Klint: OK, thanks for your time Duff!

Duff: Thanks to you too for the suggestion.

Klint: Do you guys have any further plans or is Beyond Growth winding down?

Eric: We’ll see. A lot of the reason we haven’t been posting much lately is that we are bored of where the field is going, and it is difficult to get excited about the same old. Both Duff and I had dreams of writing books and being guru-like long before we started BG.

I’ve thought about opening it up to more authors, or changing the scope a little. Once we start writing again we’ll definitely be taking a different direction. Less harsh criticism, more covert, careful writing with perhaps a few more ideas for people to ponder. Just going after gurus gets a bit tedious after a while.

Considering how harsh we are, we’ve been recieved very well by the community though.

Recommended Beyond Growth posts

The 4-Minute Mile and the Myths of Positive Thinking

Social Media: Moving Towards A Brave New World? (Here are my comments on this post)

The Dark Side of The Secret: Reading James Arthur Ray’s Sweat Lodge Disaster through a Magickal Lens

Pan Sonic’s Mika Vainio – Technoccult interview

Mika Vainio

Pan Sonic, originally known as Panasonic until the electronics company made them change their name, was a collaboration between Finnish electronic musicians Mika Vainio and Ilpo Väisänen. The pair recently announced that their new album Gravitoni, now available from Blast First Petite, will be their last. Mika spoke with me by phone about the reason for the split, the new album, and his plans for the future.

Klint Finley: I guess I’ll start with, just to get it out of the way, the announcement has been put out that Pan Sonic has split up, so was this an amicable split?

Well, let’s say that we don’t have any plans to start again, but maybe we do one day. It’s still open, but I don’t think, at least for a couple years, we will not do it.
Pan Sonic

So are you willing to talk anymore about the reasons behind the split or do you want to leave it at that?

Yeah, why not. There has been no argument or bad spirit or anything like that. It’s just that after, we’ve been doing this for over 15 years, it’s time to stop and concentrate on our own solo things.

So is that what you’re going to be concentrating on now, solo work?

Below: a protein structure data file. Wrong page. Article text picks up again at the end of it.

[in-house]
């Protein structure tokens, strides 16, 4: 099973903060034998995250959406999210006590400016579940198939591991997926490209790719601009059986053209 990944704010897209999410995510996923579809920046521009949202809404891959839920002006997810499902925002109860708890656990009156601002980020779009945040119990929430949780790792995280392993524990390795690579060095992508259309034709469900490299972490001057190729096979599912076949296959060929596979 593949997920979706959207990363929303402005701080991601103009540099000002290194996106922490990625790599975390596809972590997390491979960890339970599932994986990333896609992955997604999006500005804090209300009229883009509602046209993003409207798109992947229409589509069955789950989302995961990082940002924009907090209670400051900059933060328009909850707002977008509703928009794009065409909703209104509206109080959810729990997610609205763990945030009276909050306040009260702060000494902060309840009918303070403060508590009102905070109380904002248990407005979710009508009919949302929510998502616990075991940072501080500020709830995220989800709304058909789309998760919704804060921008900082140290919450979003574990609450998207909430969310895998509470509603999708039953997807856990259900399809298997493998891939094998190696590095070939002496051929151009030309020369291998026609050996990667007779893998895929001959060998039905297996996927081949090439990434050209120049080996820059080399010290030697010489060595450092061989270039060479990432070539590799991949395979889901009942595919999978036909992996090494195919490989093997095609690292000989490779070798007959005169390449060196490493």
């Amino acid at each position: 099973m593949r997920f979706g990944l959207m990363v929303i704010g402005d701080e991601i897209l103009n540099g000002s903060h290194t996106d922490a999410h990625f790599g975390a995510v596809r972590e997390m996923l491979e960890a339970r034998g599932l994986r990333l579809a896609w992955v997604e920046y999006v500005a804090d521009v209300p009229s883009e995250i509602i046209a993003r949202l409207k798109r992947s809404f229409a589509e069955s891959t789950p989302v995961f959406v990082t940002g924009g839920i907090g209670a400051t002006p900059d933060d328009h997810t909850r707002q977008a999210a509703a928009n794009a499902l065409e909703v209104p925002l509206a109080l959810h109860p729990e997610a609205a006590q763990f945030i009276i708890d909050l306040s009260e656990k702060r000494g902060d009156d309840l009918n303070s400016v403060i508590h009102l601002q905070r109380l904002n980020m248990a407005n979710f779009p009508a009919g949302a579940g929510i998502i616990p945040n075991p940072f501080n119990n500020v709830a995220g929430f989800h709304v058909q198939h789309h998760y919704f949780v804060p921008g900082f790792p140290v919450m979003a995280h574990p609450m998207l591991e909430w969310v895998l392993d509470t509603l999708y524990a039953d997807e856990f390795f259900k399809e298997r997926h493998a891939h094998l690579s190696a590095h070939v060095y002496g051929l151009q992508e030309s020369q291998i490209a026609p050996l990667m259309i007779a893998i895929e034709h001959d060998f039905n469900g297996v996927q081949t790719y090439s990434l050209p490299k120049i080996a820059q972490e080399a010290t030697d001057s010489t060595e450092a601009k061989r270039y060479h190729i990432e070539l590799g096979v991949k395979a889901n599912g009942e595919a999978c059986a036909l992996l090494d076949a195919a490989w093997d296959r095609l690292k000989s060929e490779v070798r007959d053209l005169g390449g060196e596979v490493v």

Yes. Solo work, then I work with a couple of other people also. There are lots of projects going on.

Will Jari Lehtinen still be working with you and/or Ilpo?

Not really, not for a long time actually.

Pan Sonic Gravitoni

What can listeners expect from the new Pan Sonic album?

Compared to the one before, it’s more minimal and basic. We kind of wanted to go back to the old style, minimal tracks with quite strong sounds.

Are there any guest artists on it or is it only you and Ilpo?

It’s only me and Ilpo this time, yes. It’s quite basic.

Did you collaborate long distance on this album, with you working in Berlin and him working in Finland, or did you get together in the studio to work on it?

No, we were working here in my studio in Berlin.

Pan Sonic is known for recording live instead of using overdubs and sequencers. Has that changed at all?

Well, since the last album before this new one we’ve been using multitrack, so we’re doing overdubs now.

Have you experimented with using software – like software synthesizers or sequencing – or are you still using only hardware?

I’m using only hardware. I don’t really want to do any computer thing. I think it would change my whole approach to the music. It feels quite boring for me, I don’t want to go for that.
Pan Sonic live

The record business has been going through a lot of transitions lately through music piracy through the Internet and there’s also the economic crash that makes it harder for people who might want to pay for music to actually pay for music. Has than been affecting you at all? Do you have any thoughts on that?

No it’s not affecting me that much, I think it’s only a problem of the record labels and big major artists. But for smaller artists and people like me we get very little money from the record sales altogether. The main source is playing live, that’s where the income is coming from. And I possibly think the music is available on the net because there are a lot of people, for example in South America, who could not afford to buy any CDs but this way they can hear the music, the music is available.

Mika playing live at In Touch Festival, Minsk. 2009-02-28

So you say most of your money comes from playing live, so will be touring solo to support your new work?

Yes, and I’ve been doing different things also. I’ve been working with a dance company making music for them. And I do sound installations too from time to time, so there’s income coming from that also.

Can you tell us about some of your sound installations?

Yes, sure. I would like to do them more often now that Pan Sonic is over, if I have more time. My last piece was in Brussels in November. It contained 6 off-tune radios. And I created the sound in the gallery with these radios.